The story follows the Royal Navy Corvette Compass Rose under Captain Ericson (Jack Hawkins), who moulds an inexperienced crew into an effective and disciplined fighting force, from the dark days before Dunkirk through to final victory.
Shortly after the outbreak of World War II the Compass Rose leaves harbour for sea trials and three weeks of training for her inexperienced crew. This proves a baptism of fire, as they are battered by storms. They later encounter their first U-Boat.
As the war rages, the ship and crew succeed, with many losses of life, in helping to defeat the U-Boat threat.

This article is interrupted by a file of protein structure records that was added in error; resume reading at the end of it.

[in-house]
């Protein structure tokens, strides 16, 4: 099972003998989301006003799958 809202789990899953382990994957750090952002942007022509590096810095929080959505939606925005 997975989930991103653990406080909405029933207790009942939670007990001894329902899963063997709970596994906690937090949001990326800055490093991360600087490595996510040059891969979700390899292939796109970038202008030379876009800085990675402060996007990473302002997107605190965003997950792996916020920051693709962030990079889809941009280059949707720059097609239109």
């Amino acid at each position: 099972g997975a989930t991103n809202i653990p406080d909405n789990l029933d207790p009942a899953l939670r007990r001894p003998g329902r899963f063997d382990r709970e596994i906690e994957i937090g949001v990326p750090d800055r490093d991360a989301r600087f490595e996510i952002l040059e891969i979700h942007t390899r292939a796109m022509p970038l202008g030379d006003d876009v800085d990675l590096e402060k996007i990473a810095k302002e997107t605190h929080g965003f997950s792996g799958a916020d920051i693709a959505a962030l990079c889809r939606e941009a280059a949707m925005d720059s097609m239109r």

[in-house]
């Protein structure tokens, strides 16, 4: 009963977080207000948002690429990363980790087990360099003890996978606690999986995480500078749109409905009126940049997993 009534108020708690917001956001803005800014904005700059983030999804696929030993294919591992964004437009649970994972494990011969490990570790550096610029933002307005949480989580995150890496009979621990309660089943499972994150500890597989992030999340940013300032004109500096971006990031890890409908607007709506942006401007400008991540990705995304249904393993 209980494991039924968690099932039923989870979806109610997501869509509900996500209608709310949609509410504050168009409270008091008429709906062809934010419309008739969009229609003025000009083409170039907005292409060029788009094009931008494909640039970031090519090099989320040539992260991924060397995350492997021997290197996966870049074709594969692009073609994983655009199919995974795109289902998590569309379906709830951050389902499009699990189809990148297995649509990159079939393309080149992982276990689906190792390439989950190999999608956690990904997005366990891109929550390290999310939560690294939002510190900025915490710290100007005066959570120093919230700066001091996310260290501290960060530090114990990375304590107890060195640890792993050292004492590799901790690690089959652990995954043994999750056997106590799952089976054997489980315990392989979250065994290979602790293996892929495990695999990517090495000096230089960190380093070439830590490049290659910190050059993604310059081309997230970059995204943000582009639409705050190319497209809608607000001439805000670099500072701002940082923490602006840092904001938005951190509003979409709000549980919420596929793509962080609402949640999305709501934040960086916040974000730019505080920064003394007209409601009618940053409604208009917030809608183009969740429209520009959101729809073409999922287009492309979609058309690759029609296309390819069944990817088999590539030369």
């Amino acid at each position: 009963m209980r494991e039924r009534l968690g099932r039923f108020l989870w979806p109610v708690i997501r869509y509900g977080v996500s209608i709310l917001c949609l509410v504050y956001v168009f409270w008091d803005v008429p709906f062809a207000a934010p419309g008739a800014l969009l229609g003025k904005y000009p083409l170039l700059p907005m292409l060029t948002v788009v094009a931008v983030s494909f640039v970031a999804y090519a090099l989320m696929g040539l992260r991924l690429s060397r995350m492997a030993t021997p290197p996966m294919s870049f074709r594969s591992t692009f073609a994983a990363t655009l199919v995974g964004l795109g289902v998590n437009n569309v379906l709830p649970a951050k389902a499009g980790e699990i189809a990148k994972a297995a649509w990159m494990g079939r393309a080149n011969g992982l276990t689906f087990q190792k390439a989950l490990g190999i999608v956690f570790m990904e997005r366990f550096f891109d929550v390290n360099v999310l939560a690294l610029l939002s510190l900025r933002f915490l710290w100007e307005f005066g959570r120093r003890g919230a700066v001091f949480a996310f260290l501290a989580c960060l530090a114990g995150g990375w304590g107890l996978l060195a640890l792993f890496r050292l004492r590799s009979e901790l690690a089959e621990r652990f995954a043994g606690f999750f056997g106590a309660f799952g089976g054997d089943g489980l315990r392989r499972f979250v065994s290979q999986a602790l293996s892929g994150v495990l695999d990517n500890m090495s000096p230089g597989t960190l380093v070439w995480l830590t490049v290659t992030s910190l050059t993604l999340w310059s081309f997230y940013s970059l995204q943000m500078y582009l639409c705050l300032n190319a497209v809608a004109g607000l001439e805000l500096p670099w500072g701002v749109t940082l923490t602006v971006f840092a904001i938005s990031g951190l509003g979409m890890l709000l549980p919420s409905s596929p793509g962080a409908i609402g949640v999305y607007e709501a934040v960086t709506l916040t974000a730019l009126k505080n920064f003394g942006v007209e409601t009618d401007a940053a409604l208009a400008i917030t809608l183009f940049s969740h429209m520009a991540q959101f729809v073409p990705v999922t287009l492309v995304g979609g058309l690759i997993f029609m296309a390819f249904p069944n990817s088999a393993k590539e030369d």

Eight years after the end of WWII, Michael Balcon’s Ealing Studios brought Nicholas Monsarrat’s best-selling novel to the screen, launching the careers of Donald Sinden, Denholm Elliott and Virginia McKenna and also establishing Jack Hawkins as a star.
The screenplay doesn’t avoid showing the futility of war, and emphasises the emotional and psychological damage inflicted by war: several officers turn to drink, an officer has a breakdown, a rating calls the Captain “a bloody murderer” and Ericson himself cries when his decision to depth-charge a U-Boat results in the death of British sailors.
In fact, this was a rare reaction to the usual ‘stiff upper lip’ heroics of many British war films.
It is also a prime example of a documentary style lending authenticity to the fictional story.